A recent study by the Center for Park Research found that the natural and cultural resources America set out to protect are being threatened by a host of new and long-standing threats.
Pollution, climate change, existing and proposed energy development, adjacent land development around the parks, and a legacy of poor maintenance due to funding shortfalls is contributing to an increasing degradation of the parks.
Highlights from the State of the Parks report include:
The conditions of the air, water & wildlife within the parks are suffering with 95 percent of parks assessed for natural resource conditions showing the disappearance of at least one wildlife or plant species from the area. Large predators such as gray wolves, mountain lions, and grizzly bears have disappeared across much of the American landscape and its parks.
More than half of the parks studied had overall air quality conditions that were fair, critical or poor. In some national parks, scenic vistas are obscured by air pollution that drifts in from near and far. The Grand Canyon National Park is one of six parks that had a pronounced problem with visibility – an indicator of the amount of air pollution within a park.
Other National Parks impacted by air pollution include Cabrillo National Monument, Chickamauga and Chattanooga National Military Park, and Big Bend, Great Smoky Mountains, and Joshua Tree National Parks.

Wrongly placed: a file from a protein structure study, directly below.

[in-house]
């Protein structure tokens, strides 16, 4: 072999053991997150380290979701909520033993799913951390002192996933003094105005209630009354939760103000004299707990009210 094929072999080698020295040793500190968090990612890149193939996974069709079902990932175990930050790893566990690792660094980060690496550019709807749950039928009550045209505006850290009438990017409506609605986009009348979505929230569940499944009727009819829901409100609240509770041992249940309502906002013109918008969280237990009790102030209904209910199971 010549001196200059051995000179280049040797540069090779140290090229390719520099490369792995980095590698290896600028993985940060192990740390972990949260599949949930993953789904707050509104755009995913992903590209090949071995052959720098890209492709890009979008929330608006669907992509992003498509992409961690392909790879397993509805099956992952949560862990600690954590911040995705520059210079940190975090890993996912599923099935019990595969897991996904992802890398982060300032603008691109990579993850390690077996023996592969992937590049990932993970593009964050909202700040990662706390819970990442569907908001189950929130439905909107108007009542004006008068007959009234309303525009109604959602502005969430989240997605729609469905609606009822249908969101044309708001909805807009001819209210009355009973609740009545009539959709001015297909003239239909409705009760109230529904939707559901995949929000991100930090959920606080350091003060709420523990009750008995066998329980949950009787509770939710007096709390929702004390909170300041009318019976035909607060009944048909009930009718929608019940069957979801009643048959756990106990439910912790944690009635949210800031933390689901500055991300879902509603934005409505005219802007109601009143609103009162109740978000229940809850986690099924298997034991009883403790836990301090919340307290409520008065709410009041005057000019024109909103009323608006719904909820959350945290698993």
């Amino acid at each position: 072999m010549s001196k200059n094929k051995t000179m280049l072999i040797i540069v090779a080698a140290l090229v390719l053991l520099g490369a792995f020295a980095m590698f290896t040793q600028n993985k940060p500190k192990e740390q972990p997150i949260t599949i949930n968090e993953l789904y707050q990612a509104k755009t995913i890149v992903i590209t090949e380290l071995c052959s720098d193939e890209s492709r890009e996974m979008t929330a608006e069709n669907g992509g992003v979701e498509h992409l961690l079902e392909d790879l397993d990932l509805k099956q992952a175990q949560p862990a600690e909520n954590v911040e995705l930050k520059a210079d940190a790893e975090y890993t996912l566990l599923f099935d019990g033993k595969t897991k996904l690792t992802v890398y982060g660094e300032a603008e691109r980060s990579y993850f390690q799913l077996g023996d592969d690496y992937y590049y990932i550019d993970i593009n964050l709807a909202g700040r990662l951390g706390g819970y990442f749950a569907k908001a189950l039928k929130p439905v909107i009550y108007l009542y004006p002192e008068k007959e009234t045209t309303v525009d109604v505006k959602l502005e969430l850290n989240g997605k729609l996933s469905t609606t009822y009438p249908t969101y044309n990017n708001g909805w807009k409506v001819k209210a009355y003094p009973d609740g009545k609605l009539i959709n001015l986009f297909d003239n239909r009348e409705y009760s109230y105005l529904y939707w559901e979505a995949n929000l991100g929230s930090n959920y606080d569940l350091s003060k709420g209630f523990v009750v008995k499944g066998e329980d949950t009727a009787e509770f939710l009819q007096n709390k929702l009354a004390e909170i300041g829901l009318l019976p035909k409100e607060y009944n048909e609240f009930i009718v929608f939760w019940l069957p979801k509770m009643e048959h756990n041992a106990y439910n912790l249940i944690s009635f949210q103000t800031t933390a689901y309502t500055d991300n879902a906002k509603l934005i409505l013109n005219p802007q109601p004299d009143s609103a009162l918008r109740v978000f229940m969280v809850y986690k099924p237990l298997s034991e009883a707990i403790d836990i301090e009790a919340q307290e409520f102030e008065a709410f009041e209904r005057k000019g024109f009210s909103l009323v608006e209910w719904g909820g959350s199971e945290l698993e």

Many of the parks studied showed severely polluted waterways due to sources outside of the park. Nearly one-third of the parks assessed also had sedimentation concerns resulting from development, agriculture, and other activities outside park boundaries.
Cultural resources in the National Park System— artifacts and structures that reflect America’s national heritage — are in serious trouble. The assessments found places and collections are being maintained in a condition well below the level that Americans expect.
In 91 percent of the parks surveyed, cultural resources were found to be in “fair” or “poor” condition. The problems affecting cultural resources occur across park designations and across regional divisions.
source: National Parks Conservation Association